My friend Millie Rooney, and her organisation Australia remade, spent the past two years talking with a range of people around Australia about what it is they care about, what might be our Public Good. They found that across the political spectrum we value housing, healthcare, education, jobs, access to nature and access to the internet.
But we also all yearn for something deeper.
Connection: Humans are social, we value connection to others, to our places. Connections through physical infrastructure like paths and shared spaces, and through vitual spaces on-line and through community connection.
Contribution: We all aim to contribute. Paid work, unpaid work, contributing to our community and to our nation.
And Care: We want ability to care and to be cared for. To care for ourselves, our families and communities and our places, our environment, our planet.
So what if we use care as a primary goal? What if our approach to education, healthcare and aged care were defined by the value of care? What if we consider existential threats such as climate change through a lens of caring – caring for people, communities, ourselves, our environment and our future.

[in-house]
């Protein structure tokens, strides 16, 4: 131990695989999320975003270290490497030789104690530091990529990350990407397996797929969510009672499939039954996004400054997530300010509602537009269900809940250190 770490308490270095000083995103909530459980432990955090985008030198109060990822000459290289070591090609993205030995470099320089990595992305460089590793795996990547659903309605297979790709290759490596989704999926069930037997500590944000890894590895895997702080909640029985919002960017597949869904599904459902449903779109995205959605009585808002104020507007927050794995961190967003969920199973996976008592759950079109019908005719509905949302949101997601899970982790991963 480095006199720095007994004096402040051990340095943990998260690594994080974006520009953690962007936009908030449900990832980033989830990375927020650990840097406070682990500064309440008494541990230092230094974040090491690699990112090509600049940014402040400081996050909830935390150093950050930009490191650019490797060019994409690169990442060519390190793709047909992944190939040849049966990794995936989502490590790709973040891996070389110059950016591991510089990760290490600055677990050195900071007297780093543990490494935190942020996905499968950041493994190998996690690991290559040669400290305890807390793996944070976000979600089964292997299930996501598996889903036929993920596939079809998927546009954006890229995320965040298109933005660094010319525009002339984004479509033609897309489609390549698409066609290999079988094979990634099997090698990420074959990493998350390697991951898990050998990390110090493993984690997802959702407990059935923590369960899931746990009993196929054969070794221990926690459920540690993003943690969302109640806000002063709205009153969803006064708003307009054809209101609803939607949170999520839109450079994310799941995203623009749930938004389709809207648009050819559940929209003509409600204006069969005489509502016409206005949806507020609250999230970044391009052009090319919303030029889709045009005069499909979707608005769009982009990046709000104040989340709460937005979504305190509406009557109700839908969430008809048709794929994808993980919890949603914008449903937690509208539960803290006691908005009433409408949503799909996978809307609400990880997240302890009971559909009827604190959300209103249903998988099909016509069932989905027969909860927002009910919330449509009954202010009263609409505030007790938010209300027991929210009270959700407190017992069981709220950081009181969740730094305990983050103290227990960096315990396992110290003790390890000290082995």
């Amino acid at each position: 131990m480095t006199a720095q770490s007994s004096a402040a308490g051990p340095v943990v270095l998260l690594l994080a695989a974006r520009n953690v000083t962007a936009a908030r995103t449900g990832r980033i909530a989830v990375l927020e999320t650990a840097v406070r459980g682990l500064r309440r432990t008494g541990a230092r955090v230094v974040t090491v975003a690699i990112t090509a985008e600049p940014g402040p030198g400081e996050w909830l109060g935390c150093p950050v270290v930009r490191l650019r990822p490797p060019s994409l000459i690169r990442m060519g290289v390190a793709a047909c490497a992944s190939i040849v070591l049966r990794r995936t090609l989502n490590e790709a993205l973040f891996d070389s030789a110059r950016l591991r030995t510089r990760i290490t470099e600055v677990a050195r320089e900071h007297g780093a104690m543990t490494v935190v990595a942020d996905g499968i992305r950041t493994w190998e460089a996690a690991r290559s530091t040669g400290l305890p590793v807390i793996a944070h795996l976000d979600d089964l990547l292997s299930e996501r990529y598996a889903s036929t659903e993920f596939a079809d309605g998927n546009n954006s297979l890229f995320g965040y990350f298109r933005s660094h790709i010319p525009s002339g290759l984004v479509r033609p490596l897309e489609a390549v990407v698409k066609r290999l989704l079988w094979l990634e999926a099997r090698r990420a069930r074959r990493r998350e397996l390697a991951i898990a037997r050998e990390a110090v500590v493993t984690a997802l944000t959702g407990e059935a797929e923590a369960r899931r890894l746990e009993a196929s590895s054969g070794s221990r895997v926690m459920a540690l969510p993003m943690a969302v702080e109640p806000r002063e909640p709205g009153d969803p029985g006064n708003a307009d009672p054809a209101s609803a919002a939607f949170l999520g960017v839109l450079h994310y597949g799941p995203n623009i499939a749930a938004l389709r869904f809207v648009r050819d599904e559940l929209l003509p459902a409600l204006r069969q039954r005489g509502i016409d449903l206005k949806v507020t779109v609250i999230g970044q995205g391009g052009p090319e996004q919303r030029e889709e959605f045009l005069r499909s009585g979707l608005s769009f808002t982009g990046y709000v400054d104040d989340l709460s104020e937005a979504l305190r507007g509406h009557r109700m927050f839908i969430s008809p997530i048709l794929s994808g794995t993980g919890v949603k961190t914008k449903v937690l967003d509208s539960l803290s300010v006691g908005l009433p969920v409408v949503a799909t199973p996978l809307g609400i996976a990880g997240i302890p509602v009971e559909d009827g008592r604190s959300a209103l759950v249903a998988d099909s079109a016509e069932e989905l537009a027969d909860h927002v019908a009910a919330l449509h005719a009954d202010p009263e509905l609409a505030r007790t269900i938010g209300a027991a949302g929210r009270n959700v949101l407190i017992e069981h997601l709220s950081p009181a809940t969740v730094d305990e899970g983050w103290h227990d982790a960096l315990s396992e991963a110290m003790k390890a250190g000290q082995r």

Our human future, death, dying and life. Our future contains our past, our current decisions may determine our longevity. Appreciating science, using our imagination and seeing the intergenerational view are all keys to our human future.
As we find and celebrate these common threads, as we weave the quilt that supports our humanity now and toward the future, our confidence in survival grows. From panic, distress and disabling anxiety, hope comes from joy, connection, collaboration and play and our horizon extends again toward a better future.
Dying well at the end of a life well lived is a gift. A gift that reminds us of the power and privilege of living. There are however a great spectrum of ways in which we can die, of way in which those we love and care about will die, of how our communities will die and of how our planet will change over the years ahead. We are at a crucial moment for our human future, and the compass we choose to use to determine our direction now is key.
‘Life, Death and our Human Future’ was part of Provocations #4: ‘“Hope” is the thing with feathers’, a symposium presented by the J.M. Coetzee Centre for Creative Practice at the University of Adelaide on 28 April 2022.